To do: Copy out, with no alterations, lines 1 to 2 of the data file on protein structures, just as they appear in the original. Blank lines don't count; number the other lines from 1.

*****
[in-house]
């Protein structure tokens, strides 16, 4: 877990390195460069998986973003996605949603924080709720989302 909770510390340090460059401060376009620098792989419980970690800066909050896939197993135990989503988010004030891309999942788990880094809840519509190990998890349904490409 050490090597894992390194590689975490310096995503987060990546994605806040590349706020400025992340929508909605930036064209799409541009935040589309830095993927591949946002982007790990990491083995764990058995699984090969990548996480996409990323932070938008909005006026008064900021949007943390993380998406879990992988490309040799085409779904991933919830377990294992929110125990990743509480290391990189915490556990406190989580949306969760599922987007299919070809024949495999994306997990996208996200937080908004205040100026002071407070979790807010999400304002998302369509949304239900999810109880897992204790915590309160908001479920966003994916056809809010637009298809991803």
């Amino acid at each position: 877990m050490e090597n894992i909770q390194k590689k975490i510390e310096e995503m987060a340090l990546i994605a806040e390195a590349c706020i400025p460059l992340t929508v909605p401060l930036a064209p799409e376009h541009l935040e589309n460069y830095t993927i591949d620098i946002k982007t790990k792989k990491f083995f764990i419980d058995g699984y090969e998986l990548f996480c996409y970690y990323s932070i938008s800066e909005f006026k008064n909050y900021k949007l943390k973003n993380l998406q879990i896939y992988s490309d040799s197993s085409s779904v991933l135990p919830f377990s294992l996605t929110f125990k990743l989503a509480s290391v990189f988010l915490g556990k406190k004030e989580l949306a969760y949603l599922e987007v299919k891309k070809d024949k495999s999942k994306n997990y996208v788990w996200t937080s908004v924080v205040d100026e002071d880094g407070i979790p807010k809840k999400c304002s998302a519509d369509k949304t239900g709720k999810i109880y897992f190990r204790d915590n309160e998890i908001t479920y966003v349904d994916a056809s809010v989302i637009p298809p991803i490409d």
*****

[in-house]
């Protein structure tokens, strides 16, 4: 877990390195460069998986973003996605949603924080709720989302 909770510390340090460059401060376009620098792989419980970690800066909050896939197993135990989503988010004030891309999942788990880094809840519509190990998890349904490409 050490090597894992390194590689975490310096995503987060990546994605806040590349706020400025992340929508909605930036064209799409541009935040589309830095993927591949946002982007790990990491083995764990058995699984090969990548996480996409990323932070938008909005006026008064900021949007943390993380998406879990992988490309040799085409779904991933919830377990294992929110125990990743509480290391990189915490556990406190989580949306969760599922987007299919070809024949495999994306997990996208996200937080908004205040100026002071407070979790807010999400304002998302369509949304239900999810109880897992204790915590309160908001479920966003994916056809809010637009298809991803």